What cardiac patients should pay attention to when listening to music
Reading Headphones from MP3 players can interfere with implanted defibrillators and pacemakers. If the magnet built into the headset is closer than three centimeters to such a device, it may break the rhythm of the pacemaker or temporarily disable the defibrillator, researchers at William Hefel's Beth Israel Medical Center report at an American conference Heart Association in New Orleans. Both could have serious consequences for the person concerned. Most headphones of MP3 players contain a substance called neodymium, which has magnetic properties. The impact of this magnetic field on medical devices, the researchers tested with eight different headphone models to 60 patients with a defibrillator or pacemaker. To do so, they attached the handset immediately above the device to the chest. In 14 subjects, the scientists were able to observe a device malfunction. In 15 percent of the pacemaker patients and in 30 percent of the defibrillator patients, there was a reaction to the magnetic field emanating from the headphones. In most cases, however, the devices worked normally again after the handsets were removed.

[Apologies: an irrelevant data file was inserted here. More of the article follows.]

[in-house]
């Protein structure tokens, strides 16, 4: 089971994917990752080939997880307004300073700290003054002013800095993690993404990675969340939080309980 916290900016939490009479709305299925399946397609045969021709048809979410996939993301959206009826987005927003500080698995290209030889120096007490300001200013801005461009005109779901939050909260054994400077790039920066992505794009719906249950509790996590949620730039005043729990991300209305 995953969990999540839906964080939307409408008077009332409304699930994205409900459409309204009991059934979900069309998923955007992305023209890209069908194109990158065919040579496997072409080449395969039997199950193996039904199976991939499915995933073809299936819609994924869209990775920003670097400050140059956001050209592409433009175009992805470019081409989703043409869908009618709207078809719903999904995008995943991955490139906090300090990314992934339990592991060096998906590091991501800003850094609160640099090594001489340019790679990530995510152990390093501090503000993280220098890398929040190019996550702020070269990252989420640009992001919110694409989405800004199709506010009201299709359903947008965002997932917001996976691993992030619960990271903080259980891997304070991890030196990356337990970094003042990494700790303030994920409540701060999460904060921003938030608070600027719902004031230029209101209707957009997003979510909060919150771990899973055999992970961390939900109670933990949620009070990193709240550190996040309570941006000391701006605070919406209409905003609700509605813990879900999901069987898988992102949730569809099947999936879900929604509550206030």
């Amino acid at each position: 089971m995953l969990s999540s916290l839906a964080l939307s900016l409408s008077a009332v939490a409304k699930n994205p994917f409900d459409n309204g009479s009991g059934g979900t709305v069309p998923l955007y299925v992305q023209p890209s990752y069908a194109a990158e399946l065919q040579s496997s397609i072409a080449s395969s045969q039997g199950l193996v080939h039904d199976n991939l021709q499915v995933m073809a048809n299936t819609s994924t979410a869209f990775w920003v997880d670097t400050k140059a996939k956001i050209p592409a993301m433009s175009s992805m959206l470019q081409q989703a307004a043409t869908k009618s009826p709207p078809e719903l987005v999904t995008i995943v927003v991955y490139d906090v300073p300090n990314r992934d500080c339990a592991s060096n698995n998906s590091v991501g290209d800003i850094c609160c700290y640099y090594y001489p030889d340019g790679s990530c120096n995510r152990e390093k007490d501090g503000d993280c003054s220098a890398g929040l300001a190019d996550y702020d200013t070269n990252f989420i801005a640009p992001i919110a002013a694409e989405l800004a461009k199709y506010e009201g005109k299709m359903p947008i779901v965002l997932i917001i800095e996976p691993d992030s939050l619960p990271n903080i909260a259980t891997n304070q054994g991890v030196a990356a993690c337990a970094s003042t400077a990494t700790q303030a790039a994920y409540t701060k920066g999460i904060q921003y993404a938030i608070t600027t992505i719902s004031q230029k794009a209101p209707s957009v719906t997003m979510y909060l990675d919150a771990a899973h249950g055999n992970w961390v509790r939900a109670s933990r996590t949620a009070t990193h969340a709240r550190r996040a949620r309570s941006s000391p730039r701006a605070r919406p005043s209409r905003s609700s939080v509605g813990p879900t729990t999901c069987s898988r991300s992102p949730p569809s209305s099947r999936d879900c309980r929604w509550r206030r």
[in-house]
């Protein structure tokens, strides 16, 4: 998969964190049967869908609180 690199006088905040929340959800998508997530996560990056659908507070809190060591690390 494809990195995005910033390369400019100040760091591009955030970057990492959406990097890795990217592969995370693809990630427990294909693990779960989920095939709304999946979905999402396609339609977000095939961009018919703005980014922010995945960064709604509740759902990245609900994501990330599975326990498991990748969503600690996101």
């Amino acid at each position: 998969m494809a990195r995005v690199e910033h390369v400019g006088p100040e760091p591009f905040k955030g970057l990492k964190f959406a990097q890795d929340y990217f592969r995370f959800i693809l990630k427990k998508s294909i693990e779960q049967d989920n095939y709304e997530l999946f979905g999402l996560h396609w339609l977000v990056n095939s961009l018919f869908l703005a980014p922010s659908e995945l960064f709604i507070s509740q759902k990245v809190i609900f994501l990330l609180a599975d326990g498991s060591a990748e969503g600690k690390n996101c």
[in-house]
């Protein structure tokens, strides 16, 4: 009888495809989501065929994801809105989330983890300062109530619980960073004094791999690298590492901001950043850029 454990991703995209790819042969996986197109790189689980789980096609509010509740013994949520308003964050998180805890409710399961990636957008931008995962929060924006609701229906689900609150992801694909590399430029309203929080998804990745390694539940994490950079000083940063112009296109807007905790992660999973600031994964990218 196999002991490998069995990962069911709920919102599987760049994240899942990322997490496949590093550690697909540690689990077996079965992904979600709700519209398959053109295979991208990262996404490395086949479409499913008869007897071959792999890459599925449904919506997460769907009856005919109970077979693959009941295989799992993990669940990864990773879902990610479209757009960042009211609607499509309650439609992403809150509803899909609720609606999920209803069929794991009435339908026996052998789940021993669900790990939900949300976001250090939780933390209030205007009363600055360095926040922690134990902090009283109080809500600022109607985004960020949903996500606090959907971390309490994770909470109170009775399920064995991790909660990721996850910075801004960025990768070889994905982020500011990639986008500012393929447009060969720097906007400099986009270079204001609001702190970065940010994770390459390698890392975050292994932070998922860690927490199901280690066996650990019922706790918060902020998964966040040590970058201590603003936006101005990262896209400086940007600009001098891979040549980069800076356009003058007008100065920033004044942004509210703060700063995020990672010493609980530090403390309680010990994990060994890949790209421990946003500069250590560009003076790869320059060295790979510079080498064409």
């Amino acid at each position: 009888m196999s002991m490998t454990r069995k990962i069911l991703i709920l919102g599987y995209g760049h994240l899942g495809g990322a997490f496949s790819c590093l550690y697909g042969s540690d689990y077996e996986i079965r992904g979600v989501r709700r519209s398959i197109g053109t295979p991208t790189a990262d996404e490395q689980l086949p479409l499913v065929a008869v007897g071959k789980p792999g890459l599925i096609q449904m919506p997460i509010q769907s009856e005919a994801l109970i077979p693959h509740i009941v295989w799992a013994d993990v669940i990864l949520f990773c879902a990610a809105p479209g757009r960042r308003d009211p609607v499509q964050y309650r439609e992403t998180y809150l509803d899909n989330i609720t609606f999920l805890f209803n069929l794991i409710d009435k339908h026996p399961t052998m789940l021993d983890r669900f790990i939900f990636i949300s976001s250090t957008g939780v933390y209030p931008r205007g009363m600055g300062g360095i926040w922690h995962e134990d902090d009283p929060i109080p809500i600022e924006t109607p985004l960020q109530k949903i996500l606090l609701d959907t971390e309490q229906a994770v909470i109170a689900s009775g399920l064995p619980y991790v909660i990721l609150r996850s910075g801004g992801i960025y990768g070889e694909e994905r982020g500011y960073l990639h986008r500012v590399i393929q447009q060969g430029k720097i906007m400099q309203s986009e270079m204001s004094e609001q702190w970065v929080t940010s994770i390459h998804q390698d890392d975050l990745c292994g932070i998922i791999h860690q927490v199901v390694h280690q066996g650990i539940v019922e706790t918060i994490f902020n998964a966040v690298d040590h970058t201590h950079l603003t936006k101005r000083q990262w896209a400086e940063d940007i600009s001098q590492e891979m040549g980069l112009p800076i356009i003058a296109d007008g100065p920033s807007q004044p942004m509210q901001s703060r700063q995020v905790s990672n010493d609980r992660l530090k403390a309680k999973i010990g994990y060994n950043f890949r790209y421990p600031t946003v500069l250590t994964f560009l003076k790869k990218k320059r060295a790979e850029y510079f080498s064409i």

Measuring the strength of the magnetic field resulted in a magnetic flux density of 20 millitesla or even more for some headphone models. For the tested devices, however, already 1 Millitesla could be enough to affect their function, the researchers say.
Although the measured values were 20 times higher, researchers were unable to detect any interference when the headphones were at least three inches from the skin surface. Patients with such implants should not be too worried, explains Maisel. Rather, they should take care not to carry the handset in close proximity to the device. Too close physical contact with other people wearing headphones should also be avoided.
Contribution to the New Orleans American Heart Association (Abstract P662) ddp / science.de? Sonja Römer advertisement